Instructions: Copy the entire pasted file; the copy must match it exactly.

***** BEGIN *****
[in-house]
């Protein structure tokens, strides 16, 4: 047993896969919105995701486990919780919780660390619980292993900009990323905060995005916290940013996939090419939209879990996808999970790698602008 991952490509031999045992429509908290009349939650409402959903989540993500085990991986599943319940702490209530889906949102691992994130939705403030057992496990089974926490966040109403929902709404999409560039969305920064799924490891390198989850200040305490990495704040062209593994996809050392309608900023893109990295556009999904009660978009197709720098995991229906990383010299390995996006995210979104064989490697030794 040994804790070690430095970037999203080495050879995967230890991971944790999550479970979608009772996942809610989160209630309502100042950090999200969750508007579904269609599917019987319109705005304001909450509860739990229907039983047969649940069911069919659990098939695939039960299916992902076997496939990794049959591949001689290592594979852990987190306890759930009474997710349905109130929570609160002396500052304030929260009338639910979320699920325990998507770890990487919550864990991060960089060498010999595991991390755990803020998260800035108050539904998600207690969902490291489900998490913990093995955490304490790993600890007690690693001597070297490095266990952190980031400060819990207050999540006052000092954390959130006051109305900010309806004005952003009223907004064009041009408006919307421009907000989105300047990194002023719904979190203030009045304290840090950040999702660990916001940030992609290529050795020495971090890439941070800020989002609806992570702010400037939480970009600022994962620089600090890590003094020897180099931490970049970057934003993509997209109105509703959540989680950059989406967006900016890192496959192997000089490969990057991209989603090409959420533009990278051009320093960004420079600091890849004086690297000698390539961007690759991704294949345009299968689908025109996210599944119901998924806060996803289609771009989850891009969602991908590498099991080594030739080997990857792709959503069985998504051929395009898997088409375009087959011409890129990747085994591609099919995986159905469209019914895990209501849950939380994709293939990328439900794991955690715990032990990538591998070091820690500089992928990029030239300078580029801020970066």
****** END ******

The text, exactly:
[in-house]
């Protein structure tokens, strides 16, 4: 047993896969919105995701486990919780919780660390619980292993900009990323905060995005916290940013996939090419939209879990996808999970790698602008 991952490509031999045992429509908290009349939650409402959903989540993500085990991986599943319940702490209530889906949102691992994130939705403030057992496990089974926490966040109403929902709404999409560039969305920064799924490891390198989850200040305490990495704040062209593994996809050392309608900023893109990295556009999904009660978009197709720098995991229906990383010299390995996006995210979104064989490697030794 040994804790070690430095970037999203080495050879995967230890991971944790999550479970979608009772996942809610989160209630309502100042950090999200969750508007579904269609599917019987319109705005304001909450509860739990229907039983047969649940069911069919659990098939695939039960299916992902076997496939990794049959591949001689290592594979852990987190306890759930009474997710349905109130929570609160002396500052304030929260009338639910979320699920325990998507770890990487919550864990991060960089060498010999595991991390755990803020998260800035108050539904998600207690969902490291489900998490913990093995955490304490790993600890007690690693001597070297490095266990952190980031400060819990207050999540006052000092954390959130006051109305900010309806004005952003009223907004064009041009408006919307421009907000989105300047990194002023719904979190203030009045304290840090950040999702660990916001940030992609290529050795020495971090890439941070800020989002609806992570702010400037939480970009600022994962620089600090890590003094020897180099931490970049970057934003993509997209109105509703959540989680950059989406967006900016890192496959192997000089490969990057991209989603090409959420533009990278051009320093960004420079600091890849004086690297000698390539961007690759991704294949345009299968689908025109996210599944119901998924806060996803289609771009989850891009969602991908590498099991080594030739080997990857792709959503069985998504051929395009898997088409375009087959011409890129990747085994591609099919995986159905469209019914895990209501849950939380994709293939990328439900794991955690715990032990990538591998070091820690500089992928990029030239300078580029801020970066």